Results and discussion

Subcellular localization of P-ICP22 in the transfected live cells

It is common knowledge that verification of subcellular localization is one way to disclose the potential roles of some proteins. In the present study, the fate of P-ICP22 distribution was determined by fluorescence microscopy technique. Plasmid encoding P-ICP22 fused to the N terminus of EYFP was constructed and transfected into COS-7 cells to detect the subcellular localization of P-ICP22 in live cells in the absence of other viral proteins. As a result, P-ICP22-EYFP exhibited predominantly nuclear localization (Fig. 1), which is similar with the result that in HSV-1-infected cell ICP22 also mainly locates in the nucleus, particularly in the small, dense nuclear bodies early in infection and in the diffuse replicative complexes after the onset of DNA synthesis [25].
Fig. 1

Subcellular localization of P-ICP22 in transfected living cells. Subcellular distribution of P-ICP22-EYFP and EYFP-P-ICP22 in transfected-COS-7 cells. Cells were stained with DAPI to visualize the nuclei. All scale bars indicate 10 um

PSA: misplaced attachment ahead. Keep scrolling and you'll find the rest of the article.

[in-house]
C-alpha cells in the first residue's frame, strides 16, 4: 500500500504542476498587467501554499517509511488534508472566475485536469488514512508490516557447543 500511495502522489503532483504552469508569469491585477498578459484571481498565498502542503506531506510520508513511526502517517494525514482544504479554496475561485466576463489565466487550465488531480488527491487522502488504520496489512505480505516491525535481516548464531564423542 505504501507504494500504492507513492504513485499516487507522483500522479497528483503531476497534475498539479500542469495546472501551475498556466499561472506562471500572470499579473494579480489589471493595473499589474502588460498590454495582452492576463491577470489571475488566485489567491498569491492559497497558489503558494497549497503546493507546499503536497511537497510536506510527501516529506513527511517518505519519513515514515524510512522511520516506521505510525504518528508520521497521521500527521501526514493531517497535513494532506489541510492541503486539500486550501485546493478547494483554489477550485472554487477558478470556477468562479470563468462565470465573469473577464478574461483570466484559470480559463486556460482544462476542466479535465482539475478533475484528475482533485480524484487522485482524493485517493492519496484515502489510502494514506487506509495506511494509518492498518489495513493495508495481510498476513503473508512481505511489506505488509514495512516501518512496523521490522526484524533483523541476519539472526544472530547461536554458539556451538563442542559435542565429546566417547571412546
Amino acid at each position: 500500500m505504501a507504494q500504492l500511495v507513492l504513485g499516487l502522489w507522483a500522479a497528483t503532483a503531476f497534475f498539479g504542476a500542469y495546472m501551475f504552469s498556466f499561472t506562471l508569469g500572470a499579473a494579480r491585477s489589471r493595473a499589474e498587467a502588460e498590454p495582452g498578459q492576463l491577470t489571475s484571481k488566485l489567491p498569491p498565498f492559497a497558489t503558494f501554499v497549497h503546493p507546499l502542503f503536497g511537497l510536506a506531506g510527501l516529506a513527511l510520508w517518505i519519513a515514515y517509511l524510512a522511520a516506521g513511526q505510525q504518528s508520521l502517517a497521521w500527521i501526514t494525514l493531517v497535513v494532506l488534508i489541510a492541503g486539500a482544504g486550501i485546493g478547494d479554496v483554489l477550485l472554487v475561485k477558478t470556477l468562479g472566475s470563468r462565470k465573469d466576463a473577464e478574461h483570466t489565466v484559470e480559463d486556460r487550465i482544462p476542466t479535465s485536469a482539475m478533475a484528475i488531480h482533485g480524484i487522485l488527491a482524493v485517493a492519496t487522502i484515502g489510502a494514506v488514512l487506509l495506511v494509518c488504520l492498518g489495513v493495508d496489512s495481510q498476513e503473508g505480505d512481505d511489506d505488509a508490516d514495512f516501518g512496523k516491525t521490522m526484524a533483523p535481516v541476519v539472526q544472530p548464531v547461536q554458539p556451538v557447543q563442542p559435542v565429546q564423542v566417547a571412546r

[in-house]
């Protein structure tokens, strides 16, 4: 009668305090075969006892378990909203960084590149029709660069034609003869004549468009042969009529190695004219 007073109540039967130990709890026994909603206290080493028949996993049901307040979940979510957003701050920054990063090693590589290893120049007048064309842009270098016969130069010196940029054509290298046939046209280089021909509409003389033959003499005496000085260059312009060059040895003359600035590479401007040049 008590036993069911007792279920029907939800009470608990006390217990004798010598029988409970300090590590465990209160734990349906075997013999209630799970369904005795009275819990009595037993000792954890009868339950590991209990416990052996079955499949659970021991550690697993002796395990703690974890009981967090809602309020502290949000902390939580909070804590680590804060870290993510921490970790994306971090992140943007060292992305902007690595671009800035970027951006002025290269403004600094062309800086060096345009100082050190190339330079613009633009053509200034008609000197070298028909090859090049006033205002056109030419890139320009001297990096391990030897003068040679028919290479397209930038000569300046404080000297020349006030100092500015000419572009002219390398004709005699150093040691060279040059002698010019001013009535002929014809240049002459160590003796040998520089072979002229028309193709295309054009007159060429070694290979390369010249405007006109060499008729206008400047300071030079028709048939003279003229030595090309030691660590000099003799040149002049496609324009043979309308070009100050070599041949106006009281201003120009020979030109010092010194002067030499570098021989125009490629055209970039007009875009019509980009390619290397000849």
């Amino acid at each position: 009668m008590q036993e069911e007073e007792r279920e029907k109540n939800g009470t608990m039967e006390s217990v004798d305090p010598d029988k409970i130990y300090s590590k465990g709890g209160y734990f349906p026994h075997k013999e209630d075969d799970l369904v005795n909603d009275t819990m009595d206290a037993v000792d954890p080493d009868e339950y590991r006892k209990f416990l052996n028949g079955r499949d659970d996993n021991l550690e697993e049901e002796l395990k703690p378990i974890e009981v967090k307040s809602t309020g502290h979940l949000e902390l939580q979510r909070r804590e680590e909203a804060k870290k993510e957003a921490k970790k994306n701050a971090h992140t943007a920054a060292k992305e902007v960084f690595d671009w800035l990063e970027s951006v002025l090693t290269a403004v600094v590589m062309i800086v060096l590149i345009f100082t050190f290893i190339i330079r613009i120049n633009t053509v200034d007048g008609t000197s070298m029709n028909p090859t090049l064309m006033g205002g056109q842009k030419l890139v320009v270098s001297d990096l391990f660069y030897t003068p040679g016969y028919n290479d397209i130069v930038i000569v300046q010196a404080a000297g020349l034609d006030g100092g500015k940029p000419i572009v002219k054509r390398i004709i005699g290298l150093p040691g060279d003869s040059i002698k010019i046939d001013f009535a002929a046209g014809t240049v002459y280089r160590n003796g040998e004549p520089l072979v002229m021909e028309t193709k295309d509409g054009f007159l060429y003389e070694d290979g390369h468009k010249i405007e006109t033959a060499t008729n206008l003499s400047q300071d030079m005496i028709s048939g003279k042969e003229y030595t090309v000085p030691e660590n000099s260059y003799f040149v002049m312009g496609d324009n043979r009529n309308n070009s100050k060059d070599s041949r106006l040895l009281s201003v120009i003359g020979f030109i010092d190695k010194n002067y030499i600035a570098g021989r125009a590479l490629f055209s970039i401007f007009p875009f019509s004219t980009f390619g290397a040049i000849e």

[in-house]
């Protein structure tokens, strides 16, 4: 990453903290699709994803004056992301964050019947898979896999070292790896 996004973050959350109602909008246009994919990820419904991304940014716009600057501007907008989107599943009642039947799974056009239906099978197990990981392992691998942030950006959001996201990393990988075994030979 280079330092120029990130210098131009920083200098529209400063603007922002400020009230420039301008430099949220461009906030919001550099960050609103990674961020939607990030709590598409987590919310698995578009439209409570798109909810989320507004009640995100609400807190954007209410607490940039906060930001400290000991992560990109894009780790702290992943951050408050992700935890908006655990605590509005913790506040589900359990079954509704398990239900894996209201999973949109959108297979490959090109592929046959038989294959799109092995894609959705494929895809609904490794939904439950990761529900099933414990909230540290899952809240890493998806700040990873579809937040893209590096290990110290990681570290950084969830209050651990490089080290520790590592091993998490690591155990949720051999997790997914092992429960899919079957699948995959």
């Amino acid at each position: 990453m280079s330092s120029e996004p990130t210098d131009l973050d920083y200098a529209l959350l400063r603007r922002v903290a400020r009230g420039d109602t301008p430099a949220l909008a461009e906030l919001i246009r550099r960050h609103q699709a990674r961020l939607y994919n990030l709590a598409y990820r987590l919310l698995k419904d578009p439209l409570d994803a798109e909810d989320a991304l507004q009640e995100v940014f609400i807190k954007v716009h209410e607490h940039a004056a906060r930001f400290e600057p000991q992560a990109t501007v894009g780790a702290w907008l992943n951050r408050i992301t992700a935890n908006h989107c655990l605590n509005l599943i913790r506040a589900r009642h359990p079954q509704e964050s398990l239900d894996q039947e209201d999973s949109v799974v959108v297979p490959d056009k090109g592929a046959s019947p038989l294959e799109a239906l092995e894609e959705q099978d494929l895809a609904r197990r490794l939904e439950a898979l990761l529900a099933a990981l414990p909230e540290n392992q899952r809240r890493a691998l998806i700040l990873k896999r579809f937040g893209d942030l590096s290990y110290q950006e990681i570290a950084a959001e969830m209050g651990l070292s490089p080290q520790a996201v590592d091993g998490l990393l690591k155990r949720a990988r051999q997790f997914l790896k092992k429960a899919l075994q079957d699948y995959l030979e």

Although P-ICP22 was predicted to be localized mainly in the cytoplasm [26], it was substantiated here that it predominantly accumulates in nucleus, it’s well known that protein phosphorylation is one of the most normal and essential types of protein modification, and certain aspects of cell process modulation are regulated by protein phosphorylation. Signal transduction, proliferation, differentiation and metabolism are all controlled by the balance of activity of protein kinases and protein phosphatases upon pivotal target proteins. Phosphorylation site prediction revealed there is 22 potential phosphorylation sites in P-ICP22, including 15 serine, 5 threonine and 2 tyrosine residues [26]. Tyrosine phosphorylation is reported to be involved in the replication of several herpesviruses [27, 28] and in shifting protein translocation from the cytoplasm to the nucleus during productive virus infection [29]. Phosphorylation of VZV ORF63 is also associated with its subcellular localization and transcriptional regulatory properties [30, 31]. Therefore, the subcellular localization differences of P-ICP22 between the predicted result and experiment result may be due to the presence of potential phosphorylation sites especially the tyrosine residues, and P-ICP22 phosphorylation may also play an important role during PRV infection, perhaps in modulating its subcellular localization or other uncharacterized functions, such as transcriptional regulation.